BOOK REVIEW: Love, Disappointment Course Through 4 Classic Asian American Novels
BY MAUREEN CORRIGAN / FRESH AIR
Editor’s note: This review includes racial epithets that appear in the book.
In her foreword to America Is in the Heart — Carlos Bulosan’s classic 1946 novel about Filipinx and Mexican migrant workers on the West Coast — the Filipina American novelist Elaine Castillo asks readers, “Do you remember how old you were when you first read a book that had a character who looked and lived like you in it?”
As a white reader, my answer to Castillo’s question is most assuredly different than that of readers of color — I can’t share the thrill of discovering people who look like me in the pages of Bulosan’s gorgeous and brutal autobiographical novel, nor in the other three mid-century Asian American novels that Penguin Classics has just reprinted.
But I can experience a different kind of thrill: that of being blown away by the work of some of these writers and understanding America better through the fierce love and disappointment that courses through their pages.
Bulosan is the best known novelist of the four — his book, America Is in the Heart, has long been celebrated as the Filipinx counterpart to John Steinbeck’s The Grapes of Wrath. Bulosan’s first-person narrator here is beaten up and dismissed as a “googoo” and “brown monkey” as he tries to organize fellow workers and rides boxcars up and down the West Coast, looking for subsistence jobs in kitchens, laundries and out on farm fields. Yet, the novel ends with the narrator’s affirmation that “no man — no one at all — could destroy my faith in America” — a reassurance that no doubt boosted the novel’s eventual wide acceptance onto the college curricula.
“Wide acceptance” aren’t the words you’d think of in connection with the work of Chinese American writer H.T. Tsiang. His novel, The Hanging on Union Square, was rejected by virtually every publisher in America, prompting him to self-publish in 1935.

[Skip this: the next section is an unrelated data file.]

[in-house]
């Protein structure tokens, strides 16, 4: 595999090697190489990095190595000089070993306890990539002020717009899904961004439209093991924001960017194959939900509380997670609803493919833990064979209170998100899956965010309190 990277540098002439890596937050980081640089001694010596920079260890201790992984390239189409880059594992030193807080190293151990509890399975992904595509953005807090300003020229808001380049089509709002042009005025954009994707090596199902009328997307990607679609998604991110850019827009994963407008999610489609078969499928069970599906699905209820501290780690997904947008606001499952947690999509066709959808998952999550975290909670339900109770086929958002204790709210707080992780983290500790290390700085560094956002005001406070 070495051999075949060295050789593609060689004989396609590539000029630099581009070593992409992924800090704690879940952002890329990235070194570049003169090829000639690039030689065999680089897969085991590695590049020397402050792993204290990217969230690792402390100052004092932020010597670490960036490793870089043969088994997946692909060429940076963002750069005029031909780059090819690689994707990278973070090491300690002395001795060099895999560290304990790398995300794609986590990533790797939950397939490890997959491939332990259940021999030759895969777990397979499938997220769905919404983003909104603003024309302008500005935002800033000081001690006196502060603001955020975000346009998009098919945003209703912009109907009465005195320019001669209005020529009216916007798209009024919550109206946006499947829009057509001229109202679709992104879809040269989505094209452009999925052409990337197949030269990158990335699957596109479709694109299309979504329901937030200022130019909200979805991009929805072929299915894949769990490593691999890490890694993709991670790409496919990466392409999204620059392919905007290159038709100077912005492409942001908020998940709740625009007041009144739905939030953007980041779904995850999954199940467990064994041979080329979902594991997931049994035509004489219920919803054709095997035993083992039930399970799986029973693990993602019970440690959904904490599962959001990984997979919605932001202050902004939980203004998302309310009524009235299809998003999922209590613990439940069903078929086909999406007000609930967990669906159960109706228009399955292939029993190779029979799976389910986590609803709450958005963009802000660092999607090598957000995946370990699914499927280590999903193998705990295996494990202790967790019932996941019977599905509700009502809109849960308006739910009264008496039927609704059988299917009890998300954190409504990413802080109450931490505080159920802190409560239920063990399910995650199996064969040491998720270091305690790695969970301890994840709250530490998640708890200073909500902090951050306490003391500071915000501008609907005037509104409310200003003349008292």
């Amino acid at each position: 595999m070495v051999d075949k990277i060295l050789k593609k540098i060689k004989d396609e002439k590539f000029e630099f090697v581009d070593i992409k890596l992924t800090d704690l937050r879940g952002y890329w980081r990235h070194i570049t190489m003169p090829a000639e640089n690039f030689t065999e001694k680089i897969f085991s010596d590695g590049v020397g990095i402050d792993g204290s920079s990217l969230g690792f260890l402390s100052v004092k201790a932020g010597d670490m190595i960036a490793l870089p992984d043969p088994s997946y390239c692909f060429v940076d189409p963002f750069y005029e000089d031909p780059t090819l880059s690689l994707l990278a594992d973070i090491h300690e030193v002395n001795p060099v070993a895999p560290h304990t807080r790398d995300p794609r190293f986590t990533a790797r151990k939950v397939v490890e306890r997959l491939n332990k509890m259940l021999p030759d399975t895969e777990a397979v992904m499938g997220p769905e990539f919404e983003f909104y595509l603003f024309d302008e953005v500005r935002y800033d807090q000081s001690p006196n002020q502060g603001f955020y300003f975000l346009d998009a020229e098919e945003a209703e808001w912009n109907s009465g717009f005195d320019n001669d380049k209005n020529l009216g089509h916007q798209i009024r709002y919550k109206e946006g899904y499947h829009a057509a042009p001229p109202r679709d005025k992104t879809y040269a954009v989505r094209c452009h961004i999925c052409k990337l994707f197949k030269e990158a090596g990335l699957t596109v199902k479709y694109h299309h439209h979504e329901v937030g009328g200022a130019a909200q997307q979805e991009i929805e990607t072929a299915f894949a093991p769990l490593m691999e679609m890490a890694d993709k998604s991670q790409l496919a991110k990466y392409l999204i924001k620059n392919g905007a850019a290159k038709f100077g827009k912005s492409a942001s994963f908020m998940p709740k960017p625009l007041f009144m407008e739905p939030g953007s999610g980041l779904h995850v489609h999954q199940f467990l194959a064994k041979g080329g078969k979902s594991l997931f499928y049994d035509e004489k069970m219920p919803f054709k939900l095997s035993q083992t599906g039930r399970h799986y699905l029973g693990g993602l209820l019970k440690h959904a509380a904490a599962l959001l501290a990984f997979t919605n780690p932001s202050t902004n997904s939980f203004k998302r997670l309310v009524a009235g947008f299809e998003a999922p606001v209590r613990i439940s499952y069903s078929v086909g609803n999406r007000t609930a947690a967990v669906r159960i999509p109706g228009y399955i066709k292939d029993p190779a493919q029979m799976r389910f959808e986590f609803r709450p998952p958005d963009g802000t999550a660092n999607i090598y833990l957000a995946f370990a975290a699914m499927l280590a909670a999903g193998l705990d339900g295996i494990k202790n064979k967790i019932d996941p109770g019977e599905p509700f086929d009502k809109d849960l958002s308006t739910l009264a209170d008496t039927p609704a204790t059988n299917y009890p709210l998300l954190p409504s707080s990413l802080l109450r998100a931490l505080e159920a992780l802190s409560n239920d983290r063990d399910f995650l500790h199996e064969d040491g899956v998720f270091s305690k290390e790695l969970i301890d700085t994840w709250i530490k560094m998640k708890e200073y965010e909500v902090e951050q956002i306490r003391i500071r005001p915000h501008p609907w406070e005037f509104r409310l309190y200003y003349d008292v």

I can sympathize with those flummoxed publishers. This book, like much of Gertrude Stein’s work, is more fun to talk about than to read. It follows an everyman hero named, “Mr. Nut,” over the course of a single night in New York as he wanders into Communist cafeterias, Bowery flop houses and a violent confrontation with a capitalist named “Mr. System” in Union Square.
Forget Mr. Nut; Tsiang’s own life story sounds like it would make a fabulous novel or film. He was born in poverty in Shanghai, became a secretary to Chinese President Sun Yat-sen and eventually wound up working as an actor in Hollywood, known for performing an “R-rated, one-man, one-hour adaptation of Hamlet every Friday night … for a dozen years.” Tsiang nestles comfortably into the “American Oddball” creative tradition.
Korean-American novelist Younghill Kang didn’t need to self-publish: He was taken on by Maxwell Perkins, the legendary Scribner’s editor who counted Fitzgerald and Hemingway among his authors. Kang’s 1937 novel, East Goes West, is a coming-to-America odyssey that charts the wanderings of its hero, Chungpa Han, as he flees Japanese-occupied Korea for America. Kang is distinguished by his stylistic gusto. Here, for instance, is his rendering of that iconic immigrant moment — Chungpa Han’s first sighting of the skyline of Manhattan:
A city of Babel towers, casually, easily strewn end up against the skies—they stood at the brink, close crowded, the brink of America, these Giantesses, these Fates, … No earth clung to their skirts. … [T]hey spurned the earth. And there was no monument to the Machine Age like America.
I saved for last the novel that, for me, is the greatest discovery: John Okada’s 1957 book, No-No Boy. Okada was a second-generation Japanese American — a nisei — who served in World War II. His brilliant noir-ish novel dives deep into the fractures in the Japanese American community after the war. Some nisei men, in protest of the forced internment of Japanese Americans, refused to serve in the military and or to pledge allegiance to the U.S. They became known as “no-no boys”; after the war, their community turned away from them, just as it later turned away from Okada’s truth-telling novel.
No-No Boy is filled with charged moments and observations: Japanese-American men nervously wearing “I am Chinese buttons”; the crucial difference of an apostrophe that turns the Japanese name, “Ohara” into the Irish, O’Hara; and the constant refrain of “Go back to Tokyo, boy” that our main character, a young man named Ichiro, hears on the streets of Seattle.
No-No Boy is spectacular and troubling and topical. Castillo said of America Is in the Heart, “To not read it is, to put it simply, not to know America.” Certainly the same can be said of most, if not all, of these classic Asian American novels.